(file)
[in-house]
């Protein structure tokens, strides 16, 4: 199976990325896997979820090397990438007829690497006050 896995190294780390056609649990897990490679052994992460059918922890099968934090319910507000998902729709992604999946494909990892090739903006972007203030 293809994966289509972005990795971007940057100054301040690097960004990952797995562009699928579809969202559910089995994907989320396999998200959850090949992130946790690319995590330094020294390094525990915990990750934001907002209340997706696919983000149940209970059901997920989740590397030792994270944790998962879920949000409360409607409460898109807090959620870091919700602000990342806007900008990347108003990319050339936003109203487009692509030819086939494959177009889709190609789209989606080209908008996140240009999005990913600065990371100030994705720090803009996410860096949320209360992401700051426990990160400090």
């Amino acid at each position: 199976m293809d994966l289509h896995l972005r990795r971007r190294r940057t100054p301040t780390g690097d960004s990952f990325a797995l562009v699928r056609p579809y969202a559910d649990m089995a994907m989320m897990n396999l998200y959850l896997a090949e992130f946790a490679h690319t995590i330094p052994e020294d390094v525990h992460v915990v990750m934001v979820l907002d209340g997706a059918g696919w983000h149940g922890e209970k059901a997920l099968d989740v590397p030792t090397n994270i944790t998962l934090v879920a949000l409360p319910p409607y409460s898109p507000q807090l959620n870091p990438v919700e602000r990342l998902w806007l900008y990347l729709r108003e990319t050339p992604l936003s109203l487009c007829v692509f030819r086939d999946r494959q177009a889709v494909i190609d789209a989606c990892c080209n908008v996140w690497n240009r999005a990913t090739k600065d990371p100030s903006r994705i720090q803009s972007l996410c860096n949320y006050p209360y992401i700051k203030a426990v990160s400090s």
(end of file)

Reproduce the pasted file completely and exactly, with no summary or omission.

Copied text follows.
[in-house]
């Protein structure tokens, strides 16, 4: 199976990325896997979820090397990438007829690497006050 896995190294780390056609649990897990490679052994992460059918922890099968934090319910507000998902729709992604999946494909990892090739903006972007203030 293809994966289509972005990795971007940057100054301040690097960004990952797995562009699928579809969202559910089995994907989320396999998200959850090949992130946790690319995590330094020294390094525990915990990750934001907002209340997706696919983000149940209970059901997920989740590397030792994270944790998962879920949000409360409607409460898109807090959620870091919700602000990342806007900008990347108003990319050339936003109203487009692509030819086939494959177009889709190609789209989606080209908008996140240009999005990913600065990371100030994705720090803009996410860096949320209360992401700051426990990160400090």
């Amino acid at each position: 199976m293809d994966l289509h896995l972005r990795r971007r190294r940057t100054p301040t780390g690097d960004s990952f990325a797995l562009v699928r056609p579809y969202a559910d649990m089995a994907m989320m897990n396999l998200y959850l896997a090949e992130f946790a490679h690319t995590i330094p052994e020294d390094v525990h992460v915990v990750m934001v979820l907002d209340g997706a059918g696919w983000h149940g922890e209970k059901a997920l099968d989740v590397p030792t090397n994270i944790t998962l934090v879920a949000l409360p319910p409607y409460s898109p507000q807090l959620n870091p990438v919700e602000r990342l998902w806007l900008y990347l729709r108003e990319t050339p992604l936003s109203l487009c007829v692509f030819r086939d999946r494959q177009a889709v494909i190609d789209a989606c990892c080209n908008v996140w690497n240009r999005a990913t090739k600065d990371p100030s903006r994705i720090q803009s972007l996410c860096n949320y006050p209360y992401i700051k203030a426990v990160s400090s």